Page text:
ICJ intervention on the human rights situation in Palestine and other occupied Arab Territories

ICJ Intervention on the Human Rights Situation in Palestine and other Occupied Arab Territories, in follow-up to OM/1/2 of 19 June 2007.

20 September 2007

Distinguished Mr. President,

The International Commission of Jurists (ICJ) expresses its deep concern at the deteriorating human rights situation in the Occupied Palestinian Territories (OPT). Of particular concern is the precarious situation in Gaza resulting from the continuous isolation following the ‘disengagement’ in 2005 and the events of June 2007.

Israel cannot relinquish its obligation under international human rights and humanitarian law in the Occupied Palestinian Territories, including in Gaza. The siege imposed on the Gaza Strip following the events of June 2007 has a devastating impact on the humanitarian situation and results in serious consequences for the human rights of the civilian population. The closure of the crossings since June 2007 has further aggravated an already precarious and volatile situation.

Yesterday’s announcements, according to which the Government of Israel declared Gaza ‘hostile entity’ and expressed its intention to further cut movement and access to goods and to severely limit fuel and electricity supplies adds further concern over an escalation of the situation in Gaza.

Mr. President,

The ICJ calls on Israel and the international community to take urgent measures to normalise transit in and out of Gaza and to enable freedom of movement to the furthest extent possible. The civilian population of Gaza must not be taken hostage in the present political crisis.

The ICJ recalls, that all attacks on civilians, whether committed by state or non-state actors, are clear violations of international law. Both sides to the conflict continue to violate this fundamental principle. Serious accounts of indiscriminate and disproportionate use of force by the Israeli Defence Forces (IDF), in Gaza and the West Bank, remain a grave concern. Palestinian armed groups equally concern the ICJ over the continuous use of Quassam rockets directed at the civilian population.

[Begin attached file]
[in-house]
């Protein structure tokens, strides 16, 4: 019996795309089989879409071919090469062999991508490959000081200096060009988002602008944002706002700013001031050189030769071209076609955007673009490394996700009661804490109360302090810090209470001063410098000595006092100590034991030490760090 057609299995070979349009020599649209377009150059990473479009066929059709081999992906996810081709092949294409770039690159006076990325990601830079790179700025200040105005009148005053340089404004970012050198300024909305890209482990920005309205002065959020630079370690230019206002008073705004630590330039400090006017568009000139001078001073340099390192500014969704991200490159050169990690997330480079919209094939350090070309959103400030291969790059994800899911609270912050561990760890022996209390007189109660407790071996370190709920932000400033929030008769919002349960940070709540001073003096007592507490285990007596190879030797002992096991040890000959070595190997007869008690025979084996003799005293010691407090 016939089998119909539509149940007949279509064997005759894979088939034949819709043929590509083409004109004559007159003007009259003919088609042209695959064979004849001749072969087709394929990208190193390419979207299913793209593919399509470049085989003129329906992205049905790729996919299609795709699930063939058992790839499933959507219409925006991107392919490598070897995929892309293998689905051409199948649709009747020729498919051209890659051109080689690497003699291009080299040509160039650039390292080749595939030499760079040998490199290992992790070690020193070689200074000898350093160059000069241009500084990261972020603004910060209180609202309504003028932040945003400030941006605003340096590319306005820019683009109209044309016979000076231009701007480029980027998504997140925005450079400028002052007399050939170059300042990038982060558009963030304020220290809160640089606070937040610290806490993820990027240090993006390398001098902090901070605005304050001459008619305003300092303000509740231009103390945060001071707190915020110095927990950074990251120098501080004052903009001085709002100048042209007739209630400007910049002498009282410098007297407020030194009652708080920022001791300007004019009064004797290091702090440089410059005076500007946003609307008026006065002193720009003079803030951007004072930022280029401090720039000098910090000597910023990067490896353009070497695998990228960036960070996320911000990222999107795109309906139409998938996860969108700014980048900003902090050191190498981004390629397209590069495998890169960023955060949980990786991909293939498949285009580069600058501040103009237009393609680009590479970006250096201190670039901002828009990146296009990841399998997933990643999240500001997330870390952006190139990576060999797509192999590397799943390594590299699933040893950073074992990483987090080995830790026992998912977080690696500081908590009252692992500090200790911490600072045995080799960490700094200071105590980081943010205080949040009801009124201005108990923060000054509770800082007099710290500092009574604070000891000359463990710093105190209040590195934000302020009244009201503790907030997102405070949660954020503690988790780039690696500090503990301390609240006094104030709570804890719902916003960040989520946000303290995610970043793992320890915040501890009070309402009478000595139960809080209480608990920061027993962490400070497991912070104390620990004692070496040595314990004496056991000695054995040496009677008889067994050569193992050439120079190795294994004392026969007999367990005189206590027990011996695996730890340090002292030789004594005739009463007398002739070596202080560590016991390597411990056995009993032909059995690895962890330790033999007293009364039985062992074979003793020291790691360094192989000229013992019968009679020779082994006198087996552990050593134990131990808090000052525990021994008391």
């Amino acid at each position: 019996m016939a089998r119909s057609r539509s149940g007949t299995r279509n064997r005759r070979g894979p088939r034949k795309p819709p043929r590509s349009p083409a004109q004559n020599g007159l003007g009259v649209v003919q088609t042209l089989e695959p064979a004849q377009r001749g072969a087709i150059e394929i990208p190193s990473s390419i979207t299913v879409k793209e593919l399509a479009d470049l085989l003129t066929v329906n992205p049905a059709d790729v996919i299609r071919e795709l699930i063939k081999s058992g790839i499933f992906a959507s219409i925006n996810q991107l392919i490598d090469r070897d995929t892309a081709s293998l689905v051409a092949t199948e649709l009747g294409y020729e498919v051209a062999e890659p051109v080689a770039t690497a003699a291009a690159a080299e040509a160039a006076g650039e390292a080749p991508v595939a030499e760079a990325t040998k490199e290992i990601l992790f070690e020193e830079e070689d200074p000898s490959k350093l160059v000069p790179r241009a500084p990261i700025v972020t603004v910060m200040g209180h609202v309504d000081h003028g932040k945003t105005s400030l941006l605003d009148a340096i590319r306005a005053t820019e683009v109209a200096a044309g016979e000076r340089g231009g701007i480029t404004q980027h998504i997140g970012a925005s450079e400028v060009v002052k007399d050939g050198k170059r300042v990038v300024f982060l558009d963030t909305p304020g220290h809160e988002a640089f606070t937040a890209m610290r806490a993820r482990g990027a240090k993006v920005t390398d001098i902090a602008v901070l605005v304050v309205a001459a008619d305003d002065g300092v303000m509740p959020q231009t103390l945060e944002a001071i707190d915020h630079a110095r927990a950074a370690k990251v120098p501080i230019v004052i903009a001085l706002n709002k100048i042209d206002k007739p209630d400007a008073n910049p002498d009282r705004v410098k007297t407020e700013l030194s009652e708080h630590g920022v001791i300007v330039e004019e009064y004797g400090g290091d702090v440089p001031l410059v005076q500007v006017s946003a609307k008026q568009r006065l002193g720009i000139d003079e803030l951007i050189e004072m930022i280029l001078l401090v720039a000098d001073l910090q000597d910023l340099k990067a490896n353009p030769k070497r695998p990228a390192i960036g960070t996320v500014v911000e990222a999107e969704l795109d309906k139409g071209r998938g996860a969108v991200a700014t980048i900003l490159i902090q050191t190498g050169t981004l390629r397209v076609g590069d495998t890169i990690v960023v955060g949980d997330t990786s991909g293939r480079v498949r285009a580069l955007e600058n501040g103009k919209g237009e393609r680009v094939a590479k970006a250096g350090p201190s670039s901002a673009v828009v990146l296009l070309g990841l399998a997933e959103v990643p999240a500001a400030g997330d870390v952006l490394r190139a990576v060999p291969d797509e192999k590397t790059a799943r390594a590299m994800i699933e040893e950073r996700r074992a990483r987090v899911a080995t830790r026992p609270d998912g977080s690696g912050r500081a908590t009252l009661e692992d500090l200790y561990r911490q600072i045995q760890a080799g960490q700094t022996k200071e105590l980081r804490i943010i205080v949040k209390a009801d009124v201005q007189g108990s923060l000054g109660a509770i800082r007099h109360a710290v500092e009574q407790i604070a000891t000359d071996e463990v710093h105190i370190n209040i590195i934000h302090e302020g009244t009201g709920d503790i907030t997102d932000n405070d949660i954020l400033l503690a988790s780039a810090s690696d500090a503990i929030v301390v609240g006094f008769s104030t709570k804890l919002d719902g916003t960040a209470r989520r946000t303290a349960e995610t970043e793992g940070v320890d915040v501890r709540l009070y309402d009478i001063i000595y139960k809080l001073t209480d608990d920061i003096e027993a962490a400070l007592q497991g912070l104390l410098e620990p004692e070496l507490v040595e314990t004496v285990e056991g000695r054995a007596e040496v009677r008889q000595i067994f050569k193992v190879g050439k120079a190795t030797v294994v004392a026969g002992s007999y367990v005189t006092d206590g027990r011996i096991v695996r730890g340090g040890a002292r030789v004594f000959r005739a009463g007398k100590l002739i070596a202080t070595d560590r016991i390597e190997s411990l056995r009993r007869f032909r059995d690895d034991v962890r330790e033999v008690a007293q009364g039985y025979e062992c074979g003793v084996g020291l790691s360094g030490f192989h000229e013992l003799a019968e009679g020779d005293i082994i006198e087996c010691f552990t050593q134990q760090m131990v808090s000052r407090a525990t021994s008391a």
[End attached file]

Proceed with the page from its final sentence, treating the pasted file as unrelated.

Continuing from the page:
Mr. President,

The ICJ is very concerned by the last summers events in Gaza related to the fighting between Hamas and Fatah. In July these events resulted in the death of many civilians and led to serious human rights violations, including extra-judicial, summary and arbitrary executions. Another serious concern is the disruption of the legal system including reported cases of interference with the independence of courts. Hamas have suspended the Attorney General in Gaza, and have announced that the Gaza courts will be replaced with a legal committee, and that uncooperative judges will be replaced. The ICJ continues to receive persistent accounts of the use of torture and arbitrary detention by the Palestinian authorities in the west bank. The ICJ calls on both Fatah and Hamas to respect basic principles of the rule of law and human rights.

Mr. President,

Severe restrictions on freedom of movement continue to be imposed by the Israeli Defence Forces (IDF) in the West Bank. The construction of the separation wall continues despite the clear opinion about its illegality by the International Court of Justice.
The impact of the separation wall worsens daily. This has been highlighted by a delegation of the ICJ Eminent Jurists Panel on Terrorism, Counter-terrorism and Human Rights (EJP), conducting an independent global inquiry into the impact of terrorism and counter-terrorism on human rights, who were during their recent visit to the Occupied Palestinian Territories ‘struck by [the wall’s] extraordinarily negative impact on the everyday lives of the inhabitants in the occupied Palestinian Territories. This effect is further compounded by a disruptive system of check points, permits and other restrictions.’ EJP members also expressed their ‘deep concern at the severe impact of the closure of Gaza on the exercise of the most basic rights of its residents’.

After more than forty years of occupation, any way forward must be built on the full respect and protection of international human rights and humanitarian law. On this premise, the ICJ shares the view recently expressed by the UN Special Rapporteur on Terrorism and Human Rights upon his visit to Israel that the construction of the separation wall risks, in addition to raising fundamental human rights concerns, to be counter-productive, lead to an exacerbation of tensions, alienation and further violence.

I thank you.

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